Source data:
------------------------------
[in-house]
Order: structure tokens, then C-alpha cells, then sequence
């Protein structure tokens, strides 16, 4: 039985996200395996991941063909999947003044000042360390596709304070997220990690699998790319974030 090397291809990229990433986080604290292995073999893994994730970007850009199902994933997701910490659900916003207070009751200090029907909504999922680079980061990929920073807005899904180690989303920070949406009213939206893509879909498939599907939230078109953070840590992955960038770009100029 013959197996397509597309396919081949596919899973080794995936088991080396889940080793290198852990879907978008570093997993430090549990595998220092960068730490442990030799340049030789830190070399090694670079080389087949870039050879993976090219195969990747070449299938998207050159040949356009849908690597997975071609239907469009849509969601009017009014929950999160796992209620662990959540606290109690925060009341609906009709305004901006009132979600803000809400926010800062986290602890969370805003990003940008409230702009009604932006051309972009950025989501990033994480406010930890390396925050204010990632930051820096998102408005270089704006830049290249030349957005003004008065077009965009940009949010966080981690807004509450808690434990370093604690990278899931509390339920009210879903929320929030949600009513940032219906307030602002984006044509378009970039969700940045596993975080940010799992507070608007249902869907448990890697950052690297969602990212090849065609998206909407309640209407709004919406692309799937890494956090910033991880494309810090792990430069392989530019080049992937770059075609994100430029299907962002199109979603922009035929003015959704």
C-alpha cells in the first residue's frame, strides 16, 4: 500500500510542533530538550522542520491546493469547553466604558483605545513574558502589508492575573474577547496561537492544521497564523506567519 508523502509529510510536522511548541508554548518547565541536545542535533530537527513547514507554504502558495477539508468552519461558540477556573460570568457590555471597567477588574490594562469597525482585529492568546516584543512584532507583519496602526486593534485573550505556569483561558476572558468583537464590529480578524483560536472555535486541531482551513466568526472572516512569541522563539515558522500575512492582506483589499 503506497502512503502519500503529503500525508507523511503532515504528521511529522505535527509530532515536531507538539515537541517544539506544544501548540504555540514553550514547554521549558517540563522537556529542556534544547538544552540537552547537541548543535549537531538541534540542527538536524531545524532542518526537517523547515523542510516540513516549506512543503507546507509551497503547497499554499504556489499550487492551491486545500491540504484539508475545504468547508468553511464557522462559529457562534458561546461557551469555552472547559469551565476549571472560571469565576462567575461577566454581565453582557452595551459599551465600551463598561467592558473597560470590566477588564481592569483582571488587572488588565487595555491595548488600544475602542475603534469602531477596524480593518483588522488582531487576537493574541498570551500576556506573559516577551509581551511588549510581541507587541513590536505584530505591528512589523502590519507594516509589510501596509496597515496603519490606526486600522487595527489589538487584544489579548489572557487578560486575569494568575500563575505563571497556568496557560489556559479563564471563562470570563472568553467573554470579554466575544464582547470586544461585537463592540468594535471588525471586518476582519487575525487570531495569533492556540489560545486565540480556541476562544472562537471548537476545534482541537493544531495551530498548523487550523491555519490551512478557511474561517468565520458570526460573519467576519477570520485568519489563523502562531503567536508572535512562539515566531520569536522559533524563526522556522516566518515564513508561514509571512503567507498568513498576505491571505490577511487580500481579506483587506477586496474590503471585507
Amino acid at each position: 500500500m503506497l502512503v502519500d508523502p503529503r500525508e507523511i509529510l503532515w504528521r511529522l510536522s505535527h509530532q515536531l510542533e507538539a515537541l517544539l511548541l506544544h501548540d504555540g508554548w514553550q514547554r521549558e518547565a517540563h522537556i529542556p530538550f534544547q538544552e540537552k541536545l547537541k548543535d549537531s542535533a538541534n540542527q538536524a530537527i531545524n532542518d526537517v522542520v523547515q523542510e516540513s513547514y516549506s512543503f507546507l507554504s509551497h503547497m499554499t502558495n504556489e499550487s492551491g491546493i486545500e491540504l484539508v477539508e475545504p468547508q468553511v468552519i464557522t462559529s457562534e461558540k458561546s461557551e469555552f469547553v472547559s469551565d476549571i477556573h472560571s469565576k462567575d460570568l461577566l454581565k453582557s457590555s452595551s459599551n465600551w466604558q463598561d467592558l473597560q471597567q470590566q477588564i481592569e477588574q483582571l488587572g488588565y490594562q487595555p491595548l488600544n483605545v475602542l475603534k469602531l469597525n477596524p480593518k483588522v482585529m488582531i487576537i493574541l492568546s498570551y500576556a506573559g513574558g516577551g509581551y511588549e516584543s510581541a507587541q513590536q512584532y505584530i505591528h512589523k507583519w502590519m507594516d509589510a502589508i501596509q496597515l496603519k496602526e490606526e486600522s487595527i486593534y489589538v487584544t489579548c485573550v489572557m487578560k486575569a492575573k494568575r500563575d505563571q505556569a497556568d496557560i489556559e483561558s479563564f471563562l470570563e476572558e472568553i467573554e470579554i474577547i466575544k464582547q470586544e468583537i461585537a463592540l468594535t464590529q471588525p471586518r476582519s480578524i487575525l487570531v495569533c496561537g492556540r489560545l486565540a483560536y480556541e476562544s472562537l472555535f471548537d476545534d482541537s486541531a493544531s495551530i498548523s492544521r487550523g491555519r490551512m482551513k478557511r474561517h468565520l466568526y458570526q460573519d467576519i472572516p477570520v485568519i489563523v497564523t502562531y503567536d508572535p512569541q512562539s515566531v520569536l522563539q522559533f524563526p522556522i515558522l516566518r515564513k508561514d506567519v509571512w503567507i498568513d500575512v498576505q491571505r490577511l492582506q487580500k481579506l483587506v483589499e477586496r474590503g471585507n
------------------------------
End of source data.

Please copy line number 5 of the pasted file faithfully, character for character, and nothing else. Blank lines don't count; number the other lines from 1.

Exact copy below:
Amino acid at each position: 500500500m503506497l502512503v502519500d508523502p503529503r500525508e507523511i509529510l503532515w504528521r511529522l510536522s505535527h509530532q515536531l510542533e507538539a515537541l517544539l511548541l506544544h501548540d504555540g508554548w514553550q514547554r521549558e518547565a517540563h522537556i529542556p530538550f534544547q538544552e540537552k541536545l547537541k548543535d549537531s542535533a538541534n540542527q538536524a530537527i531545524n532542518d526537517v522542520v523547515q523542510e516540513s513547514y516549506s512543503f507546507l507554504s509551497h503547497m499554499t502558495n504556489e499550487s492551491g491546493i486545500e491540504l484539508v477539508e475545504p468547508q468553511v468552519i464557522t462559529s457562534e461558540k458561546s461557551e469555552f469547553v472547559s469551565d476549571i477556573h472560571s469565576k462567575d460570568l461577566l454581565k453582557s457590555s452595551s459599551n465600551w466604558q463598561d467592558l473597560q471597567q470590566q477588564i481592569e477588574q483582571l488587572g488588565y490594562q487595555p491595548l488600544n483605545v475602542l475603534k469602531l469597525n477596524p480593518k483588522v482585529m488582531i487576537i493574541l492568546s498570551y500576556a506573559g513574558g516577551g509581551y511588549e516584543s510581541a507587541q513590536q512584532y505584530i505591528h512589523k507583519w502590519m507594516d509589510a502589508i501596509q496597515l496603519k496602526e490606526e486600522s487595527i486593534y489589538v487584544t489579548c485573550v489572557m487578560k486575569a492575573k494568575r500563575d505563571q505556569a497556568d496557560i489556559e483561558s479563564f471563562l470570563e476572558e472568553i467573554e470579554i474577547i466575544k464582547q470586544e468583537i461585537a463592540l468594535t464590529q471588525p471586518r476582519s480578524i487575525l487570531v495569533c496561537g492556540r489560545l486565540a483560536y480556541e476562544s472562537l472555535f471548537d476545534d482541537s486541531a493544531s495551530i498548523s492544521r487550523g491555519r490551512m482551513k478557511r474561517h468565520l466568526y458570526q460573519d467576519i472572516p477570520v485568519i489563523v497564523t502562531y503567536d508572535p512569541q512562539s515566531v520569536l522563539q522559533f524563526p522556522i515558522l516566518r515564513k508561514d506567519v509571512w503567507i498568513d500575512v498576505q491571505r490577511l492582506q487580500k481579506l483587506v483589499e477586496r474590503g471585507n